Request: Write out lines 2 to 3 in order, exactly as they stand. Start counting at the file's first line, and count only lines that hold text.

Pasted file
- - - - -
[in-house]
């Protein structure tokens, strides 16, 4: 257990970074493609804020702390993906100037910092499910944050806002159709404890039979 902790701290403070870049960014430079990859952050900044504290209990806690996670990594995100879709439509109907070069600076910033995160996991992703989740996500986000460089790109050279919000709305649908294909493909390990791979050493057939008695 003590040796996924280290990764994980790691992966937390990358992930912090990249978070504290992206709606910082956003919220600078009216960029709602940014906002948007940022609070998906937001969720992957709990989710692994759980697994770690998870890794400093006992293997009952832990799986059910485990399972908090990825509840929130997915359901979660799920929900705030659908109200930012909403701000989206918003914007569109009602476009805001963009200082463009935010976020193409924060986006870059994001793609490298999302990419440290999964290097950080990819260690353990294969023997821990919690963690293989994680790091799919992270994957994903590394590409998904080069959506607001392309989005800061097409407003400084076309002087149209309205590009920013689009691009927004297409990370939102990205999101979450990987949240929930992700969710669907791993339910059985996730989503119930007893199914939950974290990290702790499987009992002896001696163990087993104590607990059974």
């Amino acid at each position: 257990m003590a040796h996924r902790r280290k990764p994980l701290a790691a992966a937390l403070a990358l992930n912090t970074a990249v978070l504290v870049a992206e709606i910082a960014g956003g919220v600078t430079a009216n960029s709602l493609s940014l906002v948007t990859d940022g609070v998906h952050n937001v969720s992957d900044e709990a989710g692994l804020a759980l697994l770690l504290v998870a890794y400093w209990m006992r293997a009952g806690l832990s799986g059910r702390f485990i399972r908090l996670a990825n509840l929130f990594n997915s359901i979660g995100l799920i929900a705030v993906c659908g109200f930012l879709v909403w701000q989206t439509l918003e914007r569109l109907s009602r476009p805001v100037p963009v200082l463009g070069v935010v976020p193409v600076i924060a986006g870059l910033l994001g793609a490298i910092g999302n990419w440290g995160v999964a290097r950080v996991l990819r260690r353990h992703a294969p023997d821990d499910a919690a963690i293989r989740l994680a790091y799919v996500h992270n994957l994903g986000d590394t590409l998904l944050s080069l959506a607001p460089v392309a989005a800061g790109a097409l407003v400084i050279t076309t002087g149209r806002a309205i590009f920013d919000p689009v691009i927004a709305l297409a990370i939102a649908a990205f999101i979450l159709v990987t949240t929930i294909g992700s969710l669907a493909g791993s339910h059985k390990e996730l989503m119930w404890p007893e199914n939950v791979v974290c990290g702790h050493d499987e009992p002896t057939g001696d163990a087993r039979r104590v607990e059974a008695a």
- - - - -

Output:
């Protein structure tokens, strides 16, 4: 257990970074493609804020702390993906100037910092499910944050806002159709404890039979 902790701290403070870049960014430079990859952050900044504290209990806690996670990594995100879709439509109907070069600076910033995160996991992703989740996500986000460089790109050279919000709305649908294909493909390990791979050493057939008695 003590040796996924280290990764994980790691992966937390990358992930912090990249978070504290992206709606910082956003919220600078009216960029709602940014906002948007940022609070998906937001969720992957709990989710692994759980697994770690998870890794400093006992293997009952832990799986059910485990399972908090990825509840929130997915359901979660799920929900705030659908109200930012909403701000989206918003914007569109009602476009805001963009200082463009935010976020193409924060986006870059994001793609490298999302990419440290999964290097950080990819260690353990294969023997821990919690963690293989994680790091799919992270994957994903590394590409998904080069959506607001392309989005800061097409407003400084076309002087149209309205590009920013689009691009927004297409990370939102990205999101979450990987949240929930992700969710669907791993339910059985996730989503119930007893199914939950974290990290702790499987009992002896001696163990087993104590607990059974």
């Amino acid at each position: 257990m003590a040796h996924r902790r280290k990764p994980l701290a790691a992966a937390l403070a990358l992930n912090t970074a990249v978070l504290v870049a992206e709606i910082a960014g956003g919220v600078t430079a009216n960029s709602l493609s940014l906002v948007t990859d940022g609070v998906h952050n937001v969720s992957d900044e709990a989710g692994l804020a759980l697994l770690l504290v998870a890794y400093w209990m006992r293997a009952g806690l832990s799986g059910r702390f485990i399972r908090l996670a990825n509840l929130f990594n997915s359901i979660g995100l799920i929900a705030v993906c659908g109200f930012l879709v909403w701000q989206t439509l918003e914007r569109l109907s009602r476009p805001v100037p963009v200082l463009g070069v935010v976020p193409v600076i924060a986006g870059l910033l994001g793609a490298i910092g999302n990419w440290g995160v999964a290097r950080v996991l990819r260690r353990h992703a294969p023997d821990d499910a919690a963690i293989r989740l994680a790091y799919v996500h992270n994957l994903g986000d590394t590409l998904l944050s080069l959506a607001p460089v392309a989005a800061g790109a097409l407003v400084i050279t076309t002087g149209r806002a309205i590009f920013d919000p689009v691009i927004a709305l297409a990370i939102a649908a990205f999101i979450l159709v990987t949240t929930i294909g992700s969710l669907a493909g791993s339910h059985k390990e996730l989503m119930w404890p007893e199914n939950v791979v974290c990290g702790h050493d499987e009992p002896t057939g001696d163990a087993r039979r104590v607990e059974a008695a």